Testing our limits. Why making small mistakes is essential to learning.

Yesterday a friend was driving me to a meeting. I hope she will forgive me for using her driving as an example of how we learn. This particular friend has just learnt to drive (at the age of 25. I didn’t learn till i was 32, so she was well ahead of me in this measure). A couple of times, as we were driving, i became aware that she was doing things that i did myself as a new driver. Once, looking over her right shoulder, she veered gently left, out of her lane. Once, she tried to gather speed to overtake a lorry on a narrowing dual carriageway, before realising that it wasn’t going to work in the space allowed.

Now, my friend, lets call her ‘Jane’ to save me being in too much trouble, is probably a better driver than me, but the interesting thing was that i remember carrying out both of these manoeuvres myself as a new driver and learning from the results. I remember recognising that when you look over one shoulder, you tend to veer the other way, and these days i correct that automatically, or am at least aware of it. I also remember clearly shaving past a car as my enthusiasm for a particular overtaking event out-shadowed my technique and horsepower.

Positive reinforcement through feedback is a key part of how we learn any skill. When i first started to work with Lino cutting as a printing method, i pushed the cutter hard into a piece of cold Lino, across which it skidded and just missed my finger: lesson learnt, luckily not too painfully.

My point here is that the mistake is not incidental to learning, it’s the cause of it. This point also struck me yesterday when talking about the assessment methodology for a particular project. I am never a fan of multi choice questions, the typical easy options for e-learning, which just tests knowledge. You’ll never learn not to veer left from a multi choice test. The only way i know if you can drive well is to be your passenger, and the only way we can know if someone has truly learnt something is to experience their revised and improved behaviour or skills.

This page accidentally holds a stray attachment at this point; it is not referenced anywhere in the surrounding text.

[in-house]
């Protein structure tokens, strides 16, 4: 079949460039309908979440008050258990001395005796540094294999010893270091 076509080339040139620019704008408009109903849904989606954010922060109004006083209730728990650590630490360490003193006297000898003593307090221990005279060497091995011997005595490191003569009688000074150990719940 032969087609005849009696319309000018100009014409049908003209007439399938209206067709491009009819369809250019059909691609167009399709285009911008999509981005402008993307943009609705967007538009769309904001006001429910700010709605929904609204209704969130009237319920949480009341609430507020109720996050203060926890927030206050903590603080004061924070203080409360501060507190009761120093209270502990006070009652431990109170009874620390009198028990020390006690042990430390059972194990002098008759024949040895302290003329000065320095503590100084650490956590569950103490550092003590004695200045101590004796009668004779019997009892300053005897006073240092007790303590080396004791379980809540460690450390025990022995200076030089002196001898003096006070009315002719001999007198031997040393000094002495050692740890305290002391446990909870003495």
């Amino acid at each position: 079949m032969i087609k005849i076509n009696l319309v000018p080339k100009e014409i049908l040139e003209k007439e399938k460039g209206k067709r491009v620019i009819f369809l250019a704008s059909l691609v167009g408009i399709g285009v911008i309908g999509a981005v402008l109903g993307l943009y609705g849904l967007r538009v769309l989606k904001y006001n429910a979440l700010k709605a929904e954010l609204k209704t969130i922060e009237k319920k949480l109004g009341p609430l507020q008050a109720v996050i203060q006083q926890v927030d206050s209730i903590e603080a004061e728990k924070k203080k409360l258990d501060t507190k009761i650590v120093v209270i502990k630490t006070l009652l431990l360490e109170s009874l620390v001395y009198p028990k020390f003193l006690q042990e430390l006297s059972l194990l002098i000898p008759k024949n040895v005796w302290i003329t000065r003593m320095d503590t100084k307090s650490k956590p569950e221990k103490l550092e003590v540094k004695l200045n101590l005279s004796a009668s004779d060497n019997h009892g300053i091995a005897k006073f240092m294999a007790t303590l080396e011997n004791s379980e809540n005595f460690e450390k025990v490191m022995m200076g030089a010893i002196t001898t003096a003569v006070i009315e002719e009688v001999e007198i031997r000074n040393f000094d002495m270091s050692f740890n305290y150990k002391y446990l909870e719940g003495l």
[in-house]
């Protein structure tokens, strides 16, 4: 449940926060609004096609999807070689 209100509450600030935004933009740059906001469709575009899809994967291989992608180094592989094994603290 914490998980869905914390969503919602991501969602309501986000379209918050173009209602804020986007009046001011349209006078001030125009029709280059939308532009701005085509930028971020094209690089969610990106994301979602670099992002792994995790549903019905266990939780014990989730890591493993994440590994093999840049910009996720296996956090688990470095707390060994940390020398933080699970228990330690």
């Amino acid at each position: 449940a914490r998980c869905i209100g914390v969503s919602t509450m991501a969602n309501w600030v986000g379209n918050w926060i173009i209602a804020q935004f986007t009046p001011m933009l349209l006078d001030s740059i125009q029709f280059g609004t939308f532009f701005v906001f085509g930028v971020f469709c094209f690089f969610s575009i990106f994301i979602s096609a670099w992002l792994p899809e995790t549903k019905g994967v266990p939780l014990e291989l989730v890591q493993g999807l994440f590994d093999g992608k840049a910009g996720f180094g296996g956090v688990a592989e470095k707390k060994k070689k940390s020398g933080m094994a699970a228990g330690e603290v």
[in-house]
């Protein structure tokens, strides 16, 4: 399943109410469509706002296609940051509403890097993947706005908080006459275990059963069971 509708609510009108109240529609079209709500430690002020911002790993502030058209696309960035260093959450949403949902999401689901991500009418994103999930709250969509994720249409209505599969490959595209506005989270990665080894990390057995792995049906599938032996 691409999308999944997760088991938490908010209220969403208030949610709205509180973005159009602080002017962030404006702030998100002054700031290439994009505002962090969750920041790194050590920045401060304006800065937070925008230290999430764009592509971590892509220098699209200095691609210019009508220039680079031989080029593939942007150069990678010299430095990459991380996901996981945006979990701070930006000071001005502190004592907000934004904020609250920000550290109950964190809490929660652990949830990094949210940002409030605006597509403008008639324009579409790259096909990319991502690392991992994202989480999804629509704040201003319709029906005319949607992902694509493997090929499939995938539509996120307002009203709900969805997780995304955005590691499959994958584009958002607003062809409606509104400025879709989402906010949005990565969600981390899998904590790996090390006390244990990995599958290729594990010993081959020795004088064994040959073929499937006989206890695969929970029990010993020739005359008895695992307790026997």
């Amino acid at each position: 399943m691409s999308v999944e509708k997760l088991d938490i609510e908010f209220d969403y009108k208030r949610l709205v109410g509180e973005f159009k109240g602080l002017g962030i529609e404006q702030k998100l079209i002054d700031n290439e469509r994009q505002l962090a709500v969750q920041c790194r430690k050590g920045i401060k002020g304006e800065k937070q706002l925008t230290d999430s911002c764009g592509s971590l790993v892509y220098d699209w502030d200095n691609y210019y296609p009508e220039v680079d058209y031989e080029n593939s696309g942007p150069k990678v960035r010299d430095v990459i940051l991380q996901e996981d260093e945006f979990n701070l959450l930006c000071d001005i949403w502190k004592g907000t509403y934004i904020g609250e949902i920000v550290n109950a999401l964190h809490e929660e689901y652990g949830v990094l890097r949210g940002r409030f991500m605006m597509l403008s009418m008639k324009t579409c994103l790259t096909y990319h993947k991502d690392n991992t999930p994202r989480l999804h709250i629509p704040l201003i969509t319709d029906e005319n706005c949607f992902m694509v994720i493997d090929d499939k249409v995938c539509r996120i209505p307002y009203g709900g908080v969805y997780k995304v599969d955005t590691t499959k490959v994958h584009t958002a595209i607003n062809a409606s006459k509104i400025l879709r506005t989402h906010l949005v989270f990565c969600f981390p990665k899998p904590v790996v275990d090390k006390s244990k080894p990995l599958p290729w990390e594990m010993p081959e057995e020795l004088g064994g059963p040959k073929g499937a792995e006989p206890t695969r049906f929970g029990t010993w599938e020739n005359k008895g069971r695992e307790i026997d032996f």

To truly allow effective learning to take place, we don’t so much need to test for what is being done right, but rather we need to create space to make mistakes.

About julianstodd

Author, Artist, Researcher, and Founder of Sea Salt Learning. My work explores the context of the Social Age and the intersection of formal and social systems.
This entry was posted in Assessment, Driving, E-Learning, Learning, Mistakes and tagged , , , , , . Bookmark the permalink.

12 Responses to Testing our limits. Why making small mistakes is essential to learning.

  1. Pingback: Finding your fashion: learning to coordinate learning | Julian Stodd's Learning Blog

  2. Pingback: The skyline of London: to learn is to change | Julian Stodd's Learning Blog

  3. Pingback: Playing with learning: a very sociable model | Julian Stodd's Learning Blog

  4. Pingback: Building a rocket to fly to the moon: are your learning blueprints complete? | Julian Stodd's Learning Blog

  5. Pingback: Bartering for backgammon: creating a shared experience in learning | Julian Stodd's Learning Blog

  6. Pingback: Narrative | Julian Stodd's Learning Blog

  7. Pingback: Experiential Learning | Julian Stodd's Learning Blog

  8. Pingback: On the ninth day of Christmas Learning: perspective | Julian Stodd's Learning Blog

  9. Pingback: Agility | Julian Stodd's Learning Blog

  10. Pingback: Learning to juggle | Julian Stodd's Learning Blog

  11. Pingback: Julian y Juandon, comenzamos… (moviendo las organizaciones)!!! – juandon. Innovación y conocimiento

  12. Pingback: Julian y Juandon, comenzamos… (moviendo las organizaciones)!!! - Blog y noticias

Leave a Reply

Fill in your details below or click an icon to log in:

WordPress.com Logo

You are commenting using your WordPress.com account. Log Out /  Change )

Twitter picture

You are commenting using your Twitter account. Log Out /  Change )

Facebook photo

You are commenting using your Facebook account. Log Out /  Change )

Connecting to %s

This site uses Akismet to reduce spam. Learn how your comment data is processed.